A county hospital recently installed an electronic medical records system.  The physicians they employ were “integrated” in to this system, by which I mean that the system in the hospital was the same system in the doctors’ offices.  After the system went “live,” one surgeon told me that while he could have previously seen about 45 patients in a day, he would now be lucky to see 15 in a day due to the additional workload created by data entry into the electronic medical record.  The funny part is that he doesn’t care.  He is an employee and is paid the same whether he sees 45 or 15 patients in a day.  What does this say about the future of access to care?  What does this say about efficiencies in medical practice?  What could this possibly mean for the future of the cost of care?  Who is John Galt?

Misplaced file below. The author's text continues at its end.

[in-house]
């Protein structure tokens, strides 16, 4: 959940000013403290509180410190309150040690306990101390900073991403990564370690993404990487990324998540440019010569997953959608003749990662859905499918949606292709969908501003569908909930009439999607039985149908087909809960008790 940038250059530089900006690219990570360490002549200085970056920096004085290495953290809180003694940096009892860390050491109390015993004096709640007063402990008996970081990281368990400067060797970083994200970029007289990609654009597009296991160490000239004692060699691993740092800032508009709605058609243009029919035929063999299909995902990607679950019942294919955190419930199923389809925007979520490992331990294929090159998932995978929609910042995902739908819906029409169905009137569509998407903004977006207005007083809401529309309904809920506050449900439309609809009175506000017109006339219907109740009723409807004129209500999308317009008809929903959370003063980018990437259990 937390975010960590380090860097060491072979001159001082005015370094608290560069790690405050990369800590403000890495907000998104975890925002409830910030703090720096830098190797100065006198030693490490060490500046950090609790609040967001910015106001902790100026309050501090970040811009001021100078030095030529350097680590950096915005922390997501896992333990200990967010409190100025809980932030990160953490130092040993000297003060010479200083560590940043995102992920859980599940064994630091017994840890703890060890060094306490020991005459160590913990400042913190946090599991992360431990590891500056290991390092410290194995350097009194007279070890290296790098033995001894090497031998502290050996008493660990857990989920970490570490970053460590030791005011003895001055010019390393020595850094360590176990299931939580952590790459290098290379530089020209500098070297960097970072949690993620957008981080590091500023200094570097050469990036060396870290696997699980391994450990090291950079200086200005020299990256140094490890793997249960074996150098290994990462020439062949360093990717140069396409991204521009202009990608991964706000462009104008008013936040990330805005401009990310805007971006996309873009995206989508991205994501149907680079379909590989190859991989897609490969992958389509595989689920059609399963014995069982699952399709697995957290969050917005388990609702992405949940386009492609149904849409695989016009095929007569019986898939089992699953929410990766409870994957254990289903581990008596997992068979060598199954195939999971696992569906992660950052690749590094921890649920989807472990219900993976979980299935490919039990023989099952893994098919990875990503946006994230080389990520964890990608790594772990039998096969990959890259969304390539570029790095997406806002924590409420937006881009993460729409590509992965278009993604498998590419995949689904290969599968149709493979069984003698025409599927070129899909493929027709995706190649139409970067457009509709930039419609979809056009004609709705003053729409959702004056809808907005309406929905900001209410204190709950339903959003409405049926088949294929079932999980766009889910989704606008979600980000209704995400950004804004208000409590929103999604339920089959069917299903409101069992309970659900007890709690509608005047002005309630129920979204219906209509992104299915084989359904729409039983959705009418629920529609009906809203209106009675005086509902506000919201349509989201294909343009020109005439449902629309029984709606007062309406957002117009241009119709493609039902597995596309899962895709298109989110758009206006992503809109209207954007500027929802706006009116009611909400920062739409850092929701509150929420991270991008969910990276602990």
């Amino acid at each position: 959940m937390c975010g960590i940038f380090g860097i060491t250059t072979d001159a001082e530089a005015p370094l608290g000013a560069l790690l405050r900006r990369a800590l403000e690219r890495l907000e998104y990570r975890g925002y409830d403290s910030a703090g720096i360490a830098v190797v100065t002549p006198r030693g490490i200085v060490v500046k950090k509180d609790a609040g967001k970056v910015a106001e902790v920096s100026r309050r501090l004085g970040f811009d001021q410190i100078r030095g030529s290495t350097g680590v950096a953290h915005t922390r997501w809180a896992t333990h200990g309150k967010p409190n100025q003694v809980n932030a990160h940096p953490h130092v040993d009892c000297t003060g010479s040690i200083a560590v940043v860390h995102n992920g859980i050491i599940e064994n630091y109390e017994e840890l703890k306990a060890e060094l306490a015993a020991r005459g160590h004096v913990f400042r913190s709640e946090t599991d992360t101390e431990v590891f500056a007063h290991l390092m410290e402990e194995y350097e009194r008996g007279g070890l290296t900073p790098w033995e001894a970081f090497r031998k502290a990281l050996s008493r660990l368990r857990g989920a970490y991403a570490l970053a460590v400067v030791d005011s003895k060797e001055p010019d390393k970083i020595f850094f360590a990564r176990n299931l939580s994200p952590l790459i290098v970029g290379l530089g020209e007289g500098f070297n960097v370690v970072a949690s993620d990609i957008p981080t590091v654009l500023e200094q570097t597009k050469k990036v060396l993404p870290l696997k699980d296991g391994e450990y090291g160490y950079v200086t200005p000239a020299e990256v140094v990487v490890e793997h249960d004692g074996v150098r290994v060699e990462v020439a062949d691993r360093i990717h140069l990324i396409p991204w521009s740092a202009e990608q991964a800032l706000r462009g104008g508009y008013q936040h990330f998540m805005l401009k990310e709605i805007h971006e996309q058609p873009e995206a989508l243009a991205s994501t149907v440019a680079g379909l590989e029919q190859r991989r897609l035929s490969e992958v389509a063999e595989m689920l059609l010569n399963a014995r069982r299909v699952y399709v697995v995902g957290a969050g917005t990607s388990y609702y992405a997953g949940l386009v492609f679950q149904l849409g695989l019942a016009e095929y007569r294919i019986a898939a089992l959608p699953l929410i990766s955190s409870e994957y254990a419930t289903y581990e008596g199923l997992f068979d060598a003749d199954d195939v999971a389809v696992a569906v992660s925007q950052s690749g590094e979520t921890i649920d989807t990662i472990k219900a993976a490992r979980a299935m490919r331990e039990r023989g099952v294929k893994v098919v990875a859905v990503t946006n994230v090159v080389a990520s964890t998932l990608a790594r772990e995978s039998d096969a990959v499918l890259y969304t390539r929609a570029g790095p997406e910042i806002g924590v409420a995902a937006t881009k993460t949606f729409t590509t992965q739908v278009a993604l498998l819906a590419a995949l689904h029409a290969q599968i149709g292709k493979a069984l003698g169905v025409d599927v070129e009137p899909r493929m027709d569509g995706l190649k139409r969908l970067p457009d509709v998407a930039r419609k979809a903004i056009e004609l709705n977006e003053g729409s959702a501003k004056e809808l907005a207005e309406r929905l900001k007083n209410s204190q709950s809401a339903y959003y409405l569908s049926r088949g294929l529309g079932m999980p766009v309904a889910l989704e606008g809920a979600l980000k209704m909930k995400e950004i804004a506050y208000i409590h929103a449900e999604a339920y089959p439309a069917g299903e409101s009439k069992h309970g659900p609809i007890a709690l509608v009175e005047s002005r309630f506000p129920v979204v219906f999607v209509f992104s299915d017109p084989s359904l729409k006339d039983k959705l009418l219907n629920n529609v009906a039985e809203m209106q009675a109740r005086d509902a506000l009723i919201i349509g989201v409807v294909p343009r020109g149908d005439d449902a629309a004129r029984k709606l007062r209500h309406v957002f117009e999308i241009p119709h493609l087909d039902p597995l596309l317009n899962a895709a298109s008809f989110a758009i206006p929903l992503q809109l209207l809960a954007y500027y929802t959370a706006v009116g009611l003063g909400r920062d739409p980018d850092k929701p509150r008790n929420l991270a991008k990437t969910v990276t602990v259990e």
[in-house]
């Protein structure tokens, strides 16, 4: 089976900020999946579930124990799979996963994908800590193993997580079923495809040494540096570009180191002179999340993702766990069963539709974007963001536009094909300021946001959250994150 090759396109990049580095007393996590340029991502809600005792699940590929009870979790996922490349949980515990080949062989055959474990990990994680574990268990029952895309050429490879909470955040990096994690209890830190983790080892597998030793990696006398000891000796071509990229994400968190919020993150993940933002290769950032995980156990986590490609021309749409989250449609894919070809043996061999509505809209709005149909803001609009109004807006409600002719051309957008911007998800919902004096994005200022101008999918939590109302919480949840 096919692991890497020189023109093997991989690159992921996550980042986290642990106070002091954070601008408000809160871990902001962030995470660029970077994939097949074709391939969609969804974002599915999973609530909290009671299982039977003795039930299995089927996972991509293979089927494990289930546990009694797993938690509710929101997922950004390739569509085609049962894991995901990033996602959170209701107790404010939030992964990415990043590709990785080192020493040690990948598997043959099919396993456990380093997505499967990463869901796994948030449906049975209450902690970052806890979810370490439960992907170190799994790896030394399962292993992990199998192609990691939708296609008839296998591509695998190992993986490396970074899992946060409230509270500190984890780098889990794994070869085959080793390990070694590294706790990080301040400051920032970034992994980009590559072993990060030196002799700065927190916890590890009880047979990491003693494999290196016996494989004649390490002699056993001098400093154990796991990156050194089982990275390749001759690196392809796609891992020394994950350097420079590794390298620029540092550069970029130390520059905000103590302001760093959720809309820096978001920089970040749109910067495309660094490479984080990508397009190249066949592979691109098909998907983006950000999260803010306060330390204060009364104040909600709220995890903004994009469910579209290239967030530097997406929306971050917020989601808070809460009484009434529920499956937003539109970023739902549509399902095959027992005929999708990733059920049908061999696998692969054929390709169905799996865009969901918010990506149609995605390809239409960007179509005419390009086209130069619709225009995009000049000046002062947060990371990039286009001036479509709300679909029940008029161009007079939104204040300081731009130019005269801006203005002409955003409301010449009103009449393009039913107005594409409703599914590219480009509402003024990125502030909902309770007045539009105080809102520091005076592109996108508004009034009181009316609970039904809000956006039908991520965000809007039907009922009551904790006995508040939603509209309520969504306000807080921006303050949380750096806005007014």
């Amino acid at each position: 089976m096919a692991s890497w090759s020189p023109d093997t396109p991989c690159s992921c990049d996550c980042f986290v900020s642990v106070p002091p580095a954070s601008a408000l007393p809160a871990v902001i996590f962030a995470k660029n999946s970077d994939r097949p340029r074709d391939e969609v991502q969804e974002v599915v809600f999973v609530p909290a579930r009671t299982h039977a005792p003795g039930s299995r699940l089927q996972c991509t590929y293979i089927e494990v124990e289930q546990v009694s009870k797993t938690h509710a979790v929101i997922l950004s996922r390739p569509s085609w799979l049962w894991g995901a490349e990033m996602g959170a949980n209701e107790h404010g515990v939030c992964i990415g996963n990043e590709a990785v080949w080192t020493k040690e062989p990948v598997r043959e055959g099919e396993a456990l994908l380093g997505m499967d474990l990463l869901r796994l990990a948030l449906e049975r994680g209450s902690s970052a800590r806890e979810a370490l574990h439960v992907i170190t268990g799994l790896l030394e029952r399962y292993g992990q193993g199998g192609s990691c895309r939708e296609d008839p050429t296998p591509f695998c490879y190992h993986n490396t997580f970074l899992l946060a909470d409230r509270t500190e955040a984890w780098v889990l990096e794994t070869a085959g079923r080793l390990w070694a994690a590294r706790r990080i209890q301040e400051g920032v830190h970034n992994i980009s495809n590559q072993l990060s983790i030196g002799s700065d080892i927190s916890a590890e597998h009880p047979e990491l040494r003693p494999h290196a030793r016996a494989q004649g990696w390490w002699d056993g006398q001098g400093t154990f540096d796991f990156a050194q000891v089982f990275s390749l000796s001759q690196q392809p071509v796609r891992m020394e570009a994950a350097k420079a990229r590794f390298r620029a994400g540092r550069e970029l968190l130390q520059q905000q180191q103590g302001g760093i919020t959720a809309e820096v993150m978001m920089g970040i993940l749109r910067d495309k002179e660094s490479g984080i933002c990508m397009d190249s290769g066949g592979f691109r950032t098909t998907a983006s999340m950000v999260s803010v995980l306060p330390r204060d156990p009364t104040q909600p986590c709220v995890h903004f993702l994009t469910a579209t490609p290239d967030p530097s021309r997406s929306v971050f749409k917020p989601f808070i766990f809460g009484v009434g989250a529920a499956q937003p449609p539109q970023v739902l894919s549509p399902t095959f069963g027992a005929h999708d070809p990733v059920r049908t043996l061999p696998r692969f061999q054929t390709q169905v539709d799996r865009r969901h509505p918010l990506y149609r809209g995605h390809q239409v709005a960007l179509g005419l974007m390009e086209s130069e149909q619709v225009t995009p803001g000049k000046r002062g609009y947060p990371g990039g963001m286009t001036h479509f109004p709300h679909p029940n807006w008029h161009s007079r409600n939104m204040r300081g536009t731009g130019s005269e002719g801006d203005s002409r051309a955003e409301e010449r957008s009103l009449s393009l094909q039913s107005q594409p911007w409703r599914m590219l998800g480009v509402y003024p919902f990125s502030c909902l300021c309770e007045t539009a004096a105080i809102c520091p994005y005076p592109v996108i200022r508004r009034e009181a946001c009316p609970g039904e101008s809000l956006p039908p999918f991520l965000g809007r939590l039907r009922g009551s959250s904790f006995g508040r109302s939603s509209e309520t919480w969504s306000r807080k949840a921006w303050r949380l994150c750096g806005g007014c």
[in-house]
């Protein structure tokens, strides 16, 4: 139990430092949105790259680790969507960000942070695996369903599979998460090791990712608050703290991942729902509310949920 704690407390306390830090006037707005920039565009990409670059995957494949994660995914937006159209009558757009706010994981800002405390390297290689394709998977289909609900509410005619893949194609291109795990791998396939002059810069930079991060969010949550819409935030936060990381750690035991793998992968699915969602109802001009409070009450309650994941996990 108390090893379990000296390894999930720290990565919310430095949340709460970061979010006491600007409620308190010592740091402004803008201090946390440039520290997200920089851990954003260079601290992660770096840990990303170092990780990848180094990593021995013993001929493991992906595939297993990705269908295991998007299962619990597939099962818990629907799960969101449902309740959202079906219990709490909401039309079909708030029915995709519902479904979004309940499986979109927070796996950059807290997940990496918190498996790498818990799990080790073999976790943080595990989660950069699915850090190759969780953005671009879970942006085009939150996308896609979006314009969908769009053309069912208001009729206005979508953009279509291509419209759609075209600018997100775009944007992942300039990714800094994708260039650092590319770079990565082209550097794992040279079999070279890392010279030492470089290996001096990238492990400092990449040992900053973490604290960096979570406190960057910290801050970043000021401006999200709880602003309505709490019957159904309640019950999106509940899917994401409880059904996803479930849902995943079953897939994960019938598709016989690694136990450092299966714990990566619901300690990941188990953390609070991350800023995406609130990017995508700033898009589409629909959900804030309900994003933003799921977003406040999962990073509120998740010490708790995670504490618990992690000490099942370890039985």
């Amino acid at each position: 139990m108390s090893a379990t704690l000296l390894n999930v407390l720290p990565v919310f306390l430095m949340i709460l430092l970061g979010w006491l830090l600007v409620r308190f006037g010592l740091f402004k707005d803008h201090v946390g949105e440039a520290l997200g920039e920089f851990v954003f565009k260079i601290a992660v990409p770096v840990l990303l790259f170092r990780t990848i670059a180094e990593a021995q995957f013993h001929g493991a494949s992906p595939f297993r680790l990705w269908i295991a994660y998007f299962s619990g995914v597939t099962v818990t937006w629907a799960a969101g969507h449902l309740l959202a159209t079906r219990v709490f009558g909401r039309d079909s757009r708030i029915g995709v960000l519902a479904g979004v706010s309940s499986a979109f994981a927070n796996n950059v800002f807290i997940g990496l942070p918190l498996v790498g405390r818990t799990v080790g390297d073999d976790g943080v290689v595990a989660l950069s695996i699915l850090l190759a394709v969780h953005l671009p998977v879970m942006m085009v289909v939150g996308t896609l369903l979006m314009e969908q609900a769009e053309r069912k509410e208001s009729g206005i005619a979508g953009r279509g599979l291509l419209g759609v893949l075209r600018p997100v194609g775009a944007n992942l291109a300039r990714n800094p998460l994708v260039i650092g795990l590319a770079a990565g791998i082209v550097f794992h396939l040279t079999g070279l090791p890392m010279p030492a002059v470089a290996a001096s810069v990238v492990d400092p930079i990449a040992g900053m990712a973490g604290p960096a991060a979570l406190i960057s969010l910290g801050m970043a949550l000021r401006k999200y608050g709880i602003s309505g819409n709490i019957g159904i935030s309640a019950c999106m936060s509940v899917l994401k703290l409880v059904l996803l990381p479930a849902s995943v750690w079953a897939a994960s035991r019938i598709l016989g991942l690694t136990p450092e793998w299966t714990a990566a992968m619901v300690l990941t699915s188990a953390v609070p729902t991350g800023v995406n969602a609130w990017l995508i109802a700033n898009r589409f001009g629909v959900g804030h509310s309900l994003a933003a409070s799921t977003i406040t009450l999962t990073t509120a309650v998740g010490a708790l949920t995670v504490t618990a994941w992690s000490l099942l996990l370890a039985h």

My guess is that Ms. Regier’s law practice consists primarily of creating contracts between hospitals and their employed physicians.  Maybe this all sounds wonderful to talk about in fancy board rooms.  Out here in the real world, this simply doesn’t work. 

G. Keith Smith, M.D.

  • Share/Bookmark

December 5, 2011

Your problem is my problem? Exposing a faulty premise

Filed under: Uncategorized — surgerycenterok @ 9:25 am

I frequently read articles written by (probably for) certain “civic” minded folks saying things like “..obesity is a national problem and we must all do our part, for the good of society, to stay fit and trim…”…or something like that.  Or, substitute, “smoking” for “obesity” in the above sentence. Let’s break this down and translate what is just below the surface of statements like this.